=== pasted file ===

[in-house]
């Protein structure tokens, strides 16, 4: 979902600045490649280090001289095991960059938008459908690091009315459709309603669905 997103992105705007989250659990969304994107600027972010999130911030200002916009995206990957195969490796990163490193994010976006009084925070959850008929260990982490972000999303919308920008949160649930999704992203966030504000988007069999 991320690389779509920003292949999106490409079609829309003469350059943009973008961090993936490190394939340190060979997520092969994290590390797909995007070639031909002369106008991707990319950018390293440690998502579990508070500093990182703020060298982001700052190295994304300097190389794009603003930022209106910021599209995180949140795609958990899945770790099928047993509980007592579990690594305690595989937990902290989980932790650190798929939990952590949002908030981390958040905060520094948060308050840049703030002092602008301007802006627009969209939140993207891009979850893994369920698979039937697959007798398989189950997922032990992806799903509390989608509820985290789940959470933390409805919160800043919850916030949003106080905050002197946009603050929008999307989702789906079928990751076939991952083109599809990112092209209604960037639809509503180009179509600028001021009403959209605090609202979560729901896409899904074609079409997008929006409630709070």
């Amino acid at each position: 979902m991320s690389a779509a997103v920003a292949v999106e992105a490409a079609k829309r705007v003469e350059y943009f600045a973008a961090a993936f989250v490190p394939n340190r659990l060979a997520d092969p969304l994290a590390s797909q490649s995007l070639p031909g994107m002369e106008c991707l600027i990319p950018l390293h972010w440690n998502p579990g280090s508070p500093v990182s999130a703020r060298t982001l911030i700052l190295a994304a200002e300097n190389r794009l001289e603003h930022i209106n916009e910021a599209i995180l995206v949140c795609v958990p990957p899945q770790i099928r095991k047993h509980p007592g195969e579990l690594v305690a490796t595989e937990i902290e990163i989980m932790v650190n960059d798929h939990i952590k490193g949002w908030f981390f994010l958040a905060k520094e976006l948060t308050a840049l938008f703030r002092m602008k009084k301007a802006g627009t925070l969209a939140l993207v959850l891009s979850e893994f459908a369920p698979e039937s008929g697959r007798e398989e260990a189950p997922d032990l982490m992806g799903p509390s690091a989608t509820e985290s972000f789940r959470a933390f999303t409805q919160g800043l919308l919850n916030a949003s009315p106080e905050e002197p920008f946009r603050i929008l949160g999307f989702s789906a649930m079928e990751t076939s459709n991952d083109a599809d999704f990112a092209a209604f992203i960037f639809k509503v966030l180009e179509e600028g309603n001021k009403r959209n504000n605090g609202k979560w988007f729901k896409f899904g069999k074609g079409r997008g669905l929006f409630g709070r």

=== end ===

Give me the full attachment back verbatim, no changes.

[in-house]
């Protein structure tokens, strides 16, 4: 979902600045490649280090001289095991960059938008459908690091009315459709309603669905 997103992105705007989250659990969304994107600027972010999130911030200002916009995206990957195969490796990163490193994010976006009084925070959850008929260990982490972000999303919308920008949160649930999704992203966030504000988007069999 991320690389779509920003292949999106490409079609829309003469350059943009973008961090993936490190394939340190060979997520092969994290590390797909995007070639031909002369106008991707990319950018390293440690998502579990508070500093990182703020060298982001700052190295994304300097190389794009603003930022209106910021599209995180949140795609958990899945770790099928047993509980007592579990690594305690595989937990902290989980932790650190798929939990952590949002908030981390958040905060520094948060308050840049703030002092602008301007802006627009969209939140993207891009979850893994369920698979039937697959007798398989189950997922032990992806799903509390989608509820985290789940959470933390409805919160800043919850916030949003106080905050002197946009603050929008999307989702789906079928990751076939991952083109599809990112092209209604960037639809509503180009179509600028001021009403959209605090609202979560729901896409899904074609079409997008929006409630709070």
């Amino acid at each position: 979902m991320s690389a779509a997103v920003a292949v999106e992105a490409a079609k829309r705007v003469e350059y943009f600045a973008a961090a993936f989250v490190p394939n340190r659990l060979a997520d092969p969304l994290a590390s797909q490649s995007l070639p031909g994107m002369e106008c991707l600027i990319p950018l390293h972010w440690n998502p579990g280090s508070p500093v990182s999130a703020r060298t982001l911030i700052l190295a994304a200002e300097n190389r794009l001289e603003h930022i209106n916009e910021a599209i995180l995206v949140c795609v958990p990957p899945q770790i099928r095991k047993h509980p007592g195969e579990l690594v305690a490796t595989e937990i902290e990163i989980m932790v650190n960059d798929h939990i952590k490193g949002w908030f981390f994010l958040a905060k520094e976006l948060t308050a840049l938008f703030r002092m602008k009084k301007a802006g627009t925070l969209a939140l993207v959850l891009s979850e893994f459908a369920p698979e039937s008929g697959r007798e398989e260990a189950p997922d032990l982490m992806g799903p509390s690091a989608t509820e985290s972000f789940r959470a933390f999303t409805q919160g800043l919308l919850n916030a949003s009315p106080e905050e002197p920008f946009r603050i929008l949160g999307f989702s789906a649930m079928e990751t076939s459709n991952d083109a599809d999704f990112a092209a209604f992203i960037f639809k509503v966030l180009e179509e600028g309603n001021k009403r959209n504000n605090g609202k979560w988007f729901k896409f899904g069999k074609g079409r997008g669905l929006f409630g709070r």